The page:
"The optimal statistical performance can always be achieved by computationally efficient methods. Achieving the optimal estimation/localization rate does not present any computational difficulty," he added.Robert Hoehndorf, an assistant professor in computer science at KAUST, discussed the role symbolic artificial intelligence plays in computational biology in his talk "Symbolic AI in Computational Biology.""At KAUST, we work on knowledge representation and reasoning. We work on ontologies and knowledge graphs. We also work on data and knowledge integration and semantic technologies and integration—we want our knowledge to influence our decisions," Hoehndorf expressed."Symbols are physical entities that can encode our knowledge of the world. We use neuro-symbolic feature learning and knowledge graphs to infer information in our research," he noted.
An audience of KAUST faculty members, students and postdoctoral fellows and visiting researchers listens to a presentation during the recent on campus Computational and Statistical Interface to Big Data research conference. Photo by Andrea Bachofen-Echt.
On the conference's third and final day, Christian Jensen, professor of computer science at Aalborg University, Denmark, expanded on his research which focuses on data management and data-intensive systems during the events final keynote address. During his address, Jensen touched on the continued growth of society-wide digitalization and how our daily lives are increasingly being captured through the digital sphere.
"We are instrumenting reality at a rapid pace. Just look at our smartphones, for example. There is an ever-growing volume of data these days and we need new ways to capture it. To be competitive, society and businesses must be able to create value from data. Decisions based on good data beat decisions based on feelings or opinions," he said.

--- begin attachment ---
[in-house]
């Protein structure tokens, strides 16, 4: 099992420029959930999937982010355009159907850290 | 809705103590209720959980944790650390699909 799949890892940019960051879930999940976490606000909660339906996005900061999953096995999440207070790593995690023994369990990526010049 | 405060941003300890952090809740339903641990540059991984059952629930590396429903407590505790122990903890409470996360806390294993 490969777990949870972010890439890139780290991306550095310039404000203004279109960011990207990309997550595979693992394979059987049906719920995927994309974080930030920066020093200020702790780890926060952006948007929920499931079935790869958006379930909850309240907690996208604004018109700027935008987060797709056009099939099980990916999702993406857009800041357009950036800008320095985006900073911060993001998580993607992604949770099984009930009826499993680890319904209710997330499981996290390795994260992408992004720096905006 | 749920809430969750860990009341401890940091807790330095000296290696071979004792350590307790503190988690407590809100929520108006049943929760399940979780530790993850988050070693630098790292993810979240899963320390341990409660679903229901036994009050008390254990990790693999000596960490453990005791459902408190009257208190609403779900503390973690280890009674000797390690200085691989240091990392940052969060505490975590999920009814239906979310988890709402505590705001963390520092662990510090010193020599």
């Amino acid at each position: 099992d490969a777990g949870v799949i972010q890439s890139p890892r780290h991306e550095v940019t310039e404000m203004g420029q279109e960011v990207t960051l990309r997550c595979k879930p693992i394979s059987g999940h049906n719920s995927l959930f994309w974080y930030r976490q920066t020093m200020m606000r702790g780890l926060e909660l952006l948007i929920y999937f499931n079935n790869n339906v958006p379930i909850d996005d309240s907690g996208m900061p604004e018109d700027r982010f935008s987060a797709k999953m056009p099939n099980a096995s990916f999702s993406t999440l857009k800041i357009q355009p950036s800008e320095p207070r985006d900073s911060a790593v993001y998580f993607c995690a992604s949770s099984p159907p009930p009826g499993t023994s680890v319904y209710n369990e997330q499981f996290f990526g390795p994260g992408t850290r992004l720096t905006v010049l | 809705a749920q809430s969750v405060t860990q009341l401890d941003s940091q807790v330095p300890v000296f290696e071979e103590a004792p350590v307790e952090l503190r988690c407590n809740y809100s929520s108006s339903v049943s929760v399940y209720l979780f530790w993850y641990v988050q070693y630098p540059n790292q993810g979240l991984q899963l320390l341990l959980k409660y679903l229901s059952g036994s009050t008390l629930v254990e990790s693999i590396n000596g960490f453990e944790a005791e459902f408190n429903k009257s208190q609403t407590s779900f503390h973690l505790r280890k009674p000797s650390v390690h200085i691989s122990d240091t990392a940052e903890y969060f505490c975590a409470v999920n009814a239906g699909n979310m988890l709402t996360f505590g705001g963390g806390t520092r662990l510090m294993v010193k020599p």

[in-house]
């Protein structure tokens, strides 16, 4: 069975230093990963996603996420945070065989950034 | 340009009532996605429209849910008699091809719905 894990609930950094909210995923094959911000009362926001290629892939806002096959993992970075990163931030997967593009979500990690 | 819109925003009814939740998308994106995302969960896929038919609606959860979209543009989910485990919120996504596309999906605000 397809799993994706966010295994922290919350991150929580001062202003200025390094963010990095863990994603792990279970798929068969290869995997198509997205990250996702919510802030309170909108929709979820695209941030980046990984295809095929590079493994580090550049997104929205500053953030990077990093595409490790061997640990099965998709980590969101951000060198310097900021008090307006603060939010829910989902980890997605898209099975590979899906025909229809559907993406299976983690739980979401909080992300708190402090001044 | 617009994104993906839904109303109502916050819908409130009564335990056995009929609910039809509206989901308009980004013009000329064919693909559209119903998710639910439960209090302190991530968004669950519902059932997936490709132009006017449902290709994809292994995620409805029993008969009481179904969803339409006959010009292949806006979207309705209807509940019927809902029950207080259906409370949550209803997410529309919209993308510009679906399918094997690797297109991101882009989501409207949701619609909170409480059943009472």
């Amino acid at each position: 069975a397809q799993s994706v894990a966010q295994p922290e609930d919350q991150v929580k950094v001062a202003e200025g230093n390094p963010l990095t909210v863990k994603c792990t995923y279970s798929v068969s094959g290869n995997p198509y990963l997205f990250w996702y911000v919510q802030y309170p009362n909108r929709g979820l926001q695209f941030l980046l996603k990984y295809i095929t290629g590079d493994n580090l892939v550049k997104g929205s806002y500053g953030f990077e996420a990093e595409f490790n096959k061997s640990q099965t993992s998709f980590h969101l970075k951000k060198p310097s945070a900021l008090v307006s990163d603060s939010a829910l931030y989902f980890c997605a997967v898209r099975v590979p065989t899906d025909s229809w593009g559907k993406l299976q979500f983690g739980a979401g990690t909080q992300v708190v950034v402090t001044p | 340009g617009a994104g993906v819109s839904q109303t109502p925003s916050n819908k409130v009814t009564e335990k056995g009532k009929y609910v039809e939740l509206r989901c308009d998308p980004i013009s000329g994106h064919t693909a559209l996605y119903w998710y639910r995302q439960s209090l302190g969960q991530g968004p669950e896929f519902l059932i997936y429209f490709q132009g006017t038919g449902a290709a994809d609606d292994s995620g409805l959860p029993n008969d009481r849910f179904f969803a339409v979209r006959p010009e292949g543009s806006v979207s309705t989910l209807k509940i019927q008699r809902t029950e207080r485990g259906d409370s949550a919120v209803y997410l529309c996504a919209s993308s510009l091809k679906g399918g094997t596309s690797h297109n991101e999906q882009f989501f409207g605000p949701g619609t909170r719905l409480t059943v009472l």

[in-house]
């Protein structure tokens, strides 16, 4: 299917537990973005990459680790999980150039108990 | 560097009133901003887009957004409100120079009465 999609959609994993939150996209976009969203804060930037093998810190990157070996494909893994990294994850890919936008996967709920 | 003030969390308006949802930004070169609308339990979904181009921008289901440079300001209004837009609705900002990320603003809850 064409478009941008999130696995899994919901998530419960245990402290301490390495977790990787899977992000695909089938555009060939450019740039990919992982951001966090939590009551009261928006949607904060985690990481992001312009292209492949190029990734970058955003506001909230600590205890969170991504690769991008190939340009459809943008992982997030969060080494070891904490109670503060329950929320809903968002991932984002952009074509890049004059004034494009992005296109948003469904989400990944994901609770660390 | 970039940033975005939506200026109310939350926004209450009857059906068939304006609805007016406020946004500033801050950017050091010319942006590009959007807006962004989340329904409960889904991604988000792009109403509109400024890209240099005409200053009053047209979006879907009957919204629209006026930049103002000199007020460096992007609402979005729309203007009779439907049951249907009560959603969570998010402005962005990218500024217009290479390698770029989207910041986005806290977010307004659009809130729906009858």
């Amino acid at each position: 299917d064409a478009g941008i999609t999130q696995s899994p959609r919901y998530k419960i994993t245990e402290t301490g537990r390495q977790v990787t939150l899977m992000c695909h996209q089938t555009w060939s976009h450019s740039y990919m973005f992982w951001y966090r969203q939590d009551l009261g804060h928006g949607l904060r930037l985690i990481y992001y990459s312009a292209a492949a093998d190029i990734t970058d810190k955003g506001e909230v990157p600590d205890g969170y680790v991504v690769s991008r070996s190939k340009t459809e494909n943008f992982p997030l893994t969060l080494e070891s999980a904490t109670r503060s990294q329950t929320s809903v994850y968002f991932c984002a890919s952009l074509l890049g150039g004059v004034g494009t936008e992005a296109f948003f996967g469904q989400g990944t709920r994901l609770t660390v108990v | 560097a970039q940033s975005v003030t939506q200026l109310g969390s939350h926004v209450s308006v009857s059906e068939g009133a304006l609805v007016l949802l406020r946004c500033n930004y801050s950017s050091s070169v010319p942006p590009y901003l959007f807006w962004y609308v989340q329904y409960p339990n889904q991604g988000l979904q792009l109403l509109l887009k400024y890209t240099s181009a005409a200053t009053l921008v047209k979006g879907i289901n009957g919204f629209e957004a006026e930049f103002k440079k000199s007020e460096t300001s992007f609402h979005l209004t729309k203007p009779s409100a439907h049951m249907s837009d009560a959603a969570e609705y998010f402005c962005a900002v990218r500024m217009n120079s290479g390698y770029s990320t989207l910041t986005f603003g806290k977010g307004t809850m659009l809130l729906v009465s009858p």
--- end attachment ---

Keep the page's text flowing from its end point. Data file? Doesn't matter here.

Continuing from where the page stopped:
"There is now an unprecedented level of data worldwide and we use path weights to achieve more accurate results and data. In the future, we will have to deal with a much greater volume of data," Jensen added.
In her presentation entitled "Causal Modeling with Generative Neural Networks," Michèle Sebag, a professor from the Centre National de la Recherche Scientifique, France, warned of the perception that big data is the all-encompassing solution in data-driven science."We don't know the extent that Big Data can pave the way for 'Big Brother' in the future. With Big Data, we can run the risk of exporting our biases into the future. There is a sense that Big Data cures everything and can do everything," Sebag pronounced. "We want to create an AI with a common decency and we want to create an AI with no biases."
Xin Gao, KAUST associate professor of computer science and the conference chair during the recent Computational and Statistical Interface to Big Data research conference. Photo by Andrea Bachofen-Echt.
Professor Xin Gao, conference chair, was pleased with the outcome of the conference, and felt that the conference met its objectives, also creating a route for future global collaborations."We are grateful to all the guests for having delivered those inspiring and exciting talks. We are also proud to showcase the top-notch research done by KAUST researchers to the leading experts in the field. A number of collaborations and initiatives have been conceived among the participants of the conference, and we look forward to hearing about their successful stories soon," Gao emphasized.
The conference was co-sponsored by the KAUST Computer, Electrical and Mathematical Science and Engineering (CEMSE) Division, and additional support was provided by the KAUST Industry Collaboration Program (KICP), Industry Partnerships Office, with financial support from the KAUST Office of Sponsored Research.